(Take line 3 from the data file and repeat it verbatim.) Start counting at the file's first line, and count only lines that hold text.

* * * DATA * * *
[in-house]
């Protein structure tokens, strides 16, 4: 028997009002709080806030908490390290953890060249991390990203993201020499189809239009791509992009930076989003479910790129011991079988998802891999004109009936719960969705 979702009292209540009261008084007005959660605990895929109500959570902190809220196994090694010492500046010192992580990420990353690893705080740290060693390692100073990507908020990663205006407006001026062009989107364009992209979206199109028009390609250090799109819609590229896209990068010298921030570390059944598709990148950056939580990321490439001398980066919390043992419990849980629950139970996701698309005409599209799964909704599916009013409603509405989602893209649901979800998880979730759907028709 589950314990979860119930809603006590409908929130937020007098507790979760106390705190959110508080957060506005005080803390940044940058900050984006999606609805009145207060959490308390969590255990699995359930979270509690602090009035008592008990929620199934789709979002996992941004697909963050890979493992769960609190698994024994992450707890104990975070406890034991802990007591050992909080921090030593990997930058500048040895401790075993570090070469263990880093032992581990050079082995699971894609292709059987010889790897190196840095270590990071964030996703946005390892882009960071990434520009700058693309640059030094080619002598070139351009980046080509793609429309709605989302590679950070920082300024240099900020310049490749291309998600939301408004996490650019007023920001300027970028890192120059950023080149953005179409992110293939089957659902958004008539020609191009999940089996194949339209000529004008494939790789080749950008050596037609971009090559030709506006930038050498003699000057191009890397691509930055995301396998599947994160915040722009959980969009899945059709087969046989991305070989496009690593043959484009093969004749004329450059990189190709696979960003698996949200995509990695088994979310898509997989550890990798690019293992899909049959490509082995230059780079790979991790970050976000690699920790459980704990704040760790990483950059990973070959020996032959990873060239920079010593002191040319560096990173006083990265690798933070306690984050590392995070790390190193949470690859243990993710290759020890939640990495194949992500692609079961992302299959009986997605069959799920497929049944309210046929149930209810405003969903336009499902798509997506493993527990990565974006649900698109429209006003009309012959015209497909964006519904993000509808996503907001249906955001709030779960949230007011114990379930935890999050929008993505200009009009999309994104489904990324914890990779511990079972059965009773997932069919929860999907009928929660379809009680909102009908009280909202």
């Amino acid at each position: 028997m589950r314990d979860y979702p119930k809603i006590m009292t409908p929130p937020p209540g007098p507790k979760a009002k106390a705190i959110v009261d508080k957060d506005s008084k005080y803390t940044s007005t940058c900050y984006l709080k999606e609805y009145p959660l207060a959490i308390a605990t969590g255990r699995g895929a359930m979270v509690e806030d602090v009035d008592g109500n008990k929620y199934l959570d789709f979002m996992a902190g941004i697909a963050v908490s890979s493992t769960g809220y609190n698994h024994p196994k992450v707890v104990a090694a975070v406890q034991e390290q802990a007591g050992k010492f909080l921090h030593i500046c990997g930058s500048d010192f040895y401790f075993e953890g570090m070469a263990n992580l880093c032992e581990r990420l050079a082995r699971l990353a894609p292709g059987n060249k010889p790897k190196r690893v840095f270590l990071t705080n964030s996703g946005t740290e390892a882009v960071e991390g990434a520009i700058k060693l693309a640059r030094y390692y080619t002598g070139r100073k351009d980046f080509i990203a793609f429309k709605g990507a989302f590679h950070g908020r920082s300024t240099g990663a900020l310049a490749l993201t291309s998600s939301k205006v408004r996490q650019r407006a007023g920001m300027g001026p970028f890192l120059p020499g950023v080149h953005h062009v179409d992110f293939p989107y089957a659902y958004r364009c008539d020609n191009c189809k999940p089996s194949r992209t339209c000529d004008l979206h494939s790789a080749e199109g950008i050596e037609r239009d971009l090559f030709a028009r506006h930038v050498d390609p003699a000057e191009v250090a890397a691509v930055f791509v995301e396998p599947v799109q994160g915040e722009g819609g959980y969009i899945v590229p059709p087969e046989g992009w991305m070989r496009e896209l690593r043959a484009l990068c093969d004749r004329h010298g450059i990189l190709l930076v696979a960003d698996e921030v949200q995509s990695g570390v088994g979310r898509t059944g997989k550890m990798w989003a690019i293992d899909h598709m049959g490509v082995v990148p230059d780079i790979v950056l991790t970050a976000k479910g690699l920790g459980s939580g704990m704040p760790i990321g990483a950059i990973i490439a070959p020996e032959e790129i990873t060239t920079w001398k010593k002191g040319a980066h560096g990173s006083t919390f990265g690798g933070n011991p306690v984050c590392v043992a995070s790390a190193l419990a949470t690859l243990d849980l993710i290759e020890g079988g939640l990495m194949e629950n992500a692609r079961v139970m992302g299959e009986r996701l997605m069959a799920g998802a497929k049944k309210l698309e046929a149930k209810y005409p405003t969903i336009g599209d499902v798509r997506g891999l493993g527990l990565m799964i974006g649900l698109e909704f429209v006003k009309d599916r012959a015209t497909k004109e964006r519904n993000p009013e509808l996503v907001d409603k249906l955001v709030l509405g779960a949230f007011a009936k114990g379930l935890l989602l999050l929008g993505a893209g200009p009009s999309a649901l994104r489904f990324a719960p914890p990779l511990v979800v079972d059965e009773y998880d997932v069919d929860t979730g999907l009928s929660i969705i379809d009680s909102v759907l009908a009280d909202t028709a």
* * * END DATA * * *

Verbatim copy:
């Amino acid at each position: 028997m589950r314990d979860y979702p119930k809603i006590m009292t409908p929130p937020p209540g007098p507790k979760a009002k106390a705190i959110v009261d508080k957060d506005s008084k005080y803390t940044s007005t940058c900050y984006l709080k999606e609805y009145p959660l207060a959490i308390a605990t969590g255990r699995g895929a359930m979270v509690e806030d602090v009035d008592g109500n008990k929620y199934l959570d789709f979002m996992a902190g941004i697909a963050v908490s890979s493992t769960g809220y609190n698994h024994p196994k992450v707890v104990a090694a975070v406890q034991e390290q802990a007591g050992k010492f909080l921090h030593i500046c990997g930058s500048d010192f040895y401790f075993e953890g570090m070469a263990n992580l880093c032992e581990r990420l050079a082995r699971l990353a894609p292709g059987n060249k010889p790897k190196r690893v840095f270590l990071t705080n964030s996703g946005t740290e390892a882009v960071e991390g990434a520009i700058k060693l693309a640059r030094y390692y080619t002598g070139r100073k351009d980046f080509i990203a793609f429309k709605g990507a989302f590679h950070g908020r920082s300024t240099g990663a900020l310049a490749l993201t291309s998600s939301k205006v408004r996490q650019r407006a007023g920001m300027g001026p970028f890192l120059p020499g950023v080149h953005h062009v179409d992110f293939p989107y089957a659902y958004r364009c008539d020609n191009c189809k999940p089996s194949r992209t339209c000529d004008l979206h494939s790789a080749e199109g950008i050596e037609r239009d971009l090559f030709a028009r506006h930038v050498d390609p003699a000057e191009v250090a890397a691509v930055f791509v995301e396998p599947v799109q994160g915040e722009g819609g959980y969009i899945v590229p059709p087969e046989g992009w991305m070989r496009e896209l690593r043959a484009l990068c093969d004749r004329h010298g450059i990189l190709l930076v696979a960003d698996e921030v949200q995509s990695g570390v088994g979310r898509t059944g997989k550890m990798w989003a690019i293992d899909h598709m049959g490509v082995v990148p230059d780079i790979v950056l991790t970050a976000k479910g690699l920790g459980s939580g704990m704040p760790i990321g990483a950059i990973i490439a070959p020996e032959e790129i990873t060239t920079w001398k010593k002191g040319a980066h560096g990173s006083t919390f990265g690798g933070n011991p306690v984050c590392v043992a995070s790390a190193l419990a949470t690859l243990d849980l993710i290759e020890g079988g939640l990495m194949e629950n992500a692609r079961v139970m992302g299959e009986r996701l997605m069959a799920g998802a497929k049944k309210l698309e046929a149930k209810y005409p405003t969903i336009g599209d499902v798509r997506g891999l493993g527990l990565m799964i974006g649900l698109e909704f429209v006003k009309d599916r012959a015209t497909k004109e964006r519904n993000p009013e509808l996503v907001d409603k249906l955001v709030l509405g779960a949230f007011a009936k114990g379930l935890l989602l999050l929008g993505a893209g200009p009009s999309a649901l994104r489904f990324a719960p914890p990779l511990v979800v079972d059965e009773y998880d997932v069919d929860t979730g999907l009928s929660i969705i379809d009680s909102v759907l009908a009280d909202t028709a």